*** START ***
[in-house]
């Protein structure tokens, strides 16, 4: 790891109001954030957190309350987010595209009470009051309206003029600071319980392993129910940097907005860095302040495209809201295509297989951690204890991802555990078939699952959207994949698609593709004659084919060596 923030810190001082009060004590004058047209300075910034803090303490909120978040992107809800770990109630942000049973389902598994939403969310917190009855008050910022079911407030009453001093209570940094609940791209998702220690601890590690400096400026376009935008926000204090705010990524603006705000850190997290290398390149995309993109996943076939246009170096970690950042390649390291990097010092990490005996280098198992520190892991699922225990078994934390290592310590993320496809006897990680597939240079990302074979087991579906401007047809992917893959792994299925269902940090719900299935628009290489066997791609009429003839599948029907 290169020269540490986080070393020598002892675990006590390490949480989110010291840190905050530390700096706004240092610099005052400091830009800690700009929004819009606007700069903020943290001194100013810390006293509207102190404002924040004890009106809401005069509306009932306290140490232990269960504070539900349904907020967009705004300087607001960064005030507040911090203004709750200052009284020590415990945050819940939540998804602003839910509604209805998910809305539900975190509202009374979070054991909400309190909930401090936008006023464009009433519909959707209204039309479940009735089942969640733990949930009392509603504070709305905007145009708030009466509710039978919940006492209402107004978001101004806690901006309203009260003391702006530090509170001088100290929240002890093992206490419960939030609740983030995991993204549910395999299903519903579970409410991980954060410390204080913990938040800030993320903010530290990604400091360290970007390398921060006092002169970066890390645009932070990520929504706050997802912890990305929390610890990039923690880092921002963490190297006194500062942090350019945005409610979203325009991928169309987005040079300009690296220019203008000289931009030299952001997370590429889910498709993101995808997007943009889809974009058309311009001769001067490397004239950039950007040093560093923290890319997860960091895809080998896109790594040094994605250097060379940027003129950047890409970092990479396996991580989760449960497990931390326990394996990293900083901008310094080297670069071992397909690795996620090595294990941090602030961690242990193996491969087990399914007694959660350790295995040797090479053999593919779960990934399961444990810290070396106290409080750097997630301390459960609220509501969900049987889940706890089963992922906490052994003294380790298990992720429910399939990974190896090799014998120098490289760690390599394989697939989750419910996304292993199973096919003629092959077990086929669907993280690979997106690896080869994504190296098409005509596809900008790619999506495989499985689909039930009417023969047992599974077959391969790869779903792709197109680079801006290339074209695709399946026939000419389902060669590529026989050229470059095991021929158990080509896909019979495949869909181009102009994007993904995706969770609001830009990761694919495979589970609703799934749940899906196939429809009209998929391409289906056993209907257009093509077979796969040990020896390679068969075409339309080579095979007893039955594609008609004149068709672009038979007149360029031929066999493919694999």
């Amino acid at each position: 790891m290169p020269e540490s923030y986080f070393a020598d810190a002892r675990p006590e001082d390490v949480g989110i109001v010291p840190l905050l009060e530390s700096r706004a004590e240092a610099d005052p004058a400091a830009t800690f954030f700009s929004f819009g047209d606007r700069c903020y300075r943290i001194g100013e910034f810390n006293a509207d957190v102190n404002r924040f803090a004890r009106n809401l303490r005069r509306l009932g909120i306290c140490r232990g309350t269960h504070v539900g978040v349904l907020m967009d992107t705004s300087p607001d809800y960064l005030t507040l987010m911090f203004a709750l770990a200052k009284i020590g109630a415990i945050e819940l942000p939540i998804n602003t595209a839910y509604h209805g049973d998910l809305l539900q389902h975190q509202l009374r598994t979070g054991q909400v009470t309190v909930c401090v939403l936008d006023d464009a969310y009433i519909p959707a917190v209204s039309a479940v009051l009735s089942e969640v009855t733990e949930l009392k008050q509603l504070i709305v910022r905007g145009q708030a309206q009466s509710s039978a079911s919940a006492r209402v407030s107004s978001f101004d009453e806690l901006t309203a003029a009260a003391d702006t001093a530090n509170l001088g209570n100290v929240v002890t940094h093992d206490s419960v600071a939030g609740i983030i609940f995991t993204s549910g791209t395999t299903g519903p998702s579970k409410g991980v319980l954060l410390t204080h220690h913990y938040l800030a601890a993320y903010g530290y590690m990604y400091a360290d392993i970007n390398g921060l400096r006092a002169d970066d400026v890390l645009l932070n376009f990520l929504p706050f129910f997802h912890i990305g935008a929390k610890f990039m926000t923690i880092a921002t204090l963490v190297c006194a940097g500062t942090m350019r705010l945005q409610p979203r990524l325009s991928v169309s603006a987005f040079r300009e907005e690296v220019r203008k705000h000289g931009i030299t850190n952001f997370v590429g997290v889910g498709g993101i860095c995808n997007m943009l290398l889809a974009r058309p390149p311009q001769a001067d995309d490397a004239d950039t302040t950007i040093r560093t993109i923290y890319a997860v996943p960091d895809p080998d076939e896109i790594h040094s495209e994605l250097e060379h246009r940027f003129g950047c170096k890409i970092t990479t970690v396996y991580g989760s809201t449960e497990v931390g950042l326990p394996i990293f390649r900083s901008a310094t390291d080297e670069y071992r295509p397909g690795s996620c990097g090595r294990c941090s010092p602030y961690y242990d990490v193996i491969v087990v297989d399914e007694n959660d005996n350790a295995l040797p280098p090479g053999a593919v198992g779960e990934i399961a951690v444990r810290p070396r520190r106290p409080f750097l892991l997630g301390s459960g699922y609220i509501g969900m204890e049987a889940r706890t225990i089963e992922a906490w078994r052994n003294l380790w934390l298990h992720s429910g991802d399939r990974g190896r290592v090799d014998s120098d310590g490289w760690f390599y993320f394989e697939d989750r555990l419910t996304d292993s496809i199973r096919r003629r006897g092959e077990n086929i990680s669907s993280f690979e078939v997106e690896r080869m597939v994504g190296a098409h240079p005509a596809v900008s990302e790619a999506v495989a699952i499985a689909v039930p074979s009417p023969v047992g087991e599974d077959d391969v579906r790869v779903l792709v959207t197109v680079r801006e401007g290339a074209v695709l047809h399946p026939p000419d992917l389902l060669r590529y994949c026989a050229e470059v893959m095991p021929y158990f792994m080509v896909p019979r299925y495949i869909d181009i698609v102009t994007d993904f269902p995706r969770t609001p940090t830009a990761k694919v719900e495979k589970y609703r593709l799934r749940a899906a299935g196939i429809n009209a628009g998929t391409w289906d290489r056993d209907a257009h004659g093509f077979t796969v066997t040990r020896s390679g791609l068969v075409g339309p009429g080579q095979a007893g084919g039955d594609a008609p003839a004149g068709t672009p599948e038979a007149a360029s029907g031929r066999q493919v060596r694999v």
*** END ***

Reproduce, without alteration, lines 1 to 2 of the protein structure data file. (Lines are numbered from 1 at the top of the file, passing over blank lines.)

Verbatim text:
[in-house]
């Protein structure tokens, strides 16, 4: 790891109001954030957190309350987010595209009470009051309206003029600071319980392993129910940097907005860095302040495209809201295509297989951690204890991802555990078939699952959207994949698609593709004659084919060596 923030810190001082009060004590004058047209300075910034803090303490909120978040992107809800770990109630942000049973389902598994939403969310917190009855008050910022079911407030009453001093209570940094609940791209998702220690601890590690400096400026376009935008926000204090705010990524603006705000850190997290290398390149995309993109996943076939246009170096970690950042390649390291990097010092990490005996280098198992520190892991699922225990078994934390290592310590993320496809006897990680597939240079990302074979087991579906401007047809992917893959792994299925269902940090719900299935628009290489066997791609009429003839599948029907 290169020269540490986080070393020598002892675990006590390490949480989110010291840190905050530390700096706004240092610099005052400091830009800690700009929004819009606007700069903020943290001194100013810390006293509207102190404002924040004890009106809401005069509306009932306290140490232990269960504070539900349904907020967009705004300087607001960064005030507040911090203004709750200052009284020590415990945050819940939540998804602003839910509604209805998910809305539900975190509202009374979070054991909400309190909930401090936008006023464009009433519909959707209204039309479940009735089942969640733990949930009392509603504070709305905007145009708030009466509710039978919940006492209402107004978001101004806690901006309203009260003391702006530090509170001088100290929240002890093992206490419960939030609740983030995991993204549910395999299903519903579970409410991980954060410390204080913990938040800030993320903010530290990604400091360290970007390398921060006092002169970066890390645009932070990520929504706050997802912890990305929390610890990039923690880092921002963490190297006194500062942090350019945005409610979203325009991928169309987005040079300009690296220019203008000289931009030299952001997370590429889910498709993101995808997007943009889809974009058309311009001769001067490397004239950039950007040093560093923290890319997860960091895809080998896109790594040094994605250097060379940027003129950047890409970092990479396996991580989760449960497990931390326990394996990293900083901008310094080297670069071992397909690795996620090595294990941090602030961690242990193996491969087990399914007694959660350790295995040797090479053999593919779960990934399961444990810290070396106290409080750097997630301390459960609220509501969900049987889940706890089963992922906490052994003294380790298990992720429910399939990974190896090799014998120098490289760690390599394989697939989750419910996304292993199973096919003629092959077990086929669907993280690979997106690896080869994504190296098409005509596809900008790619999506495989499985689909039930009417023969047992599974077959391969790869779903792709197109680079801006290339074209695709399946026939000419389902060669590529026989050229470059095991021929158990080509896909019979495949869909181009102009994007993904995706969770609001830009990761694919495979589970609703799934749940899906196939429809009209998929391409289906056993209907257009093509077979796969040990020896390679068969075409339309080579095979007893039955594609008609004149068709672009038979007149360029031929066999493919694999």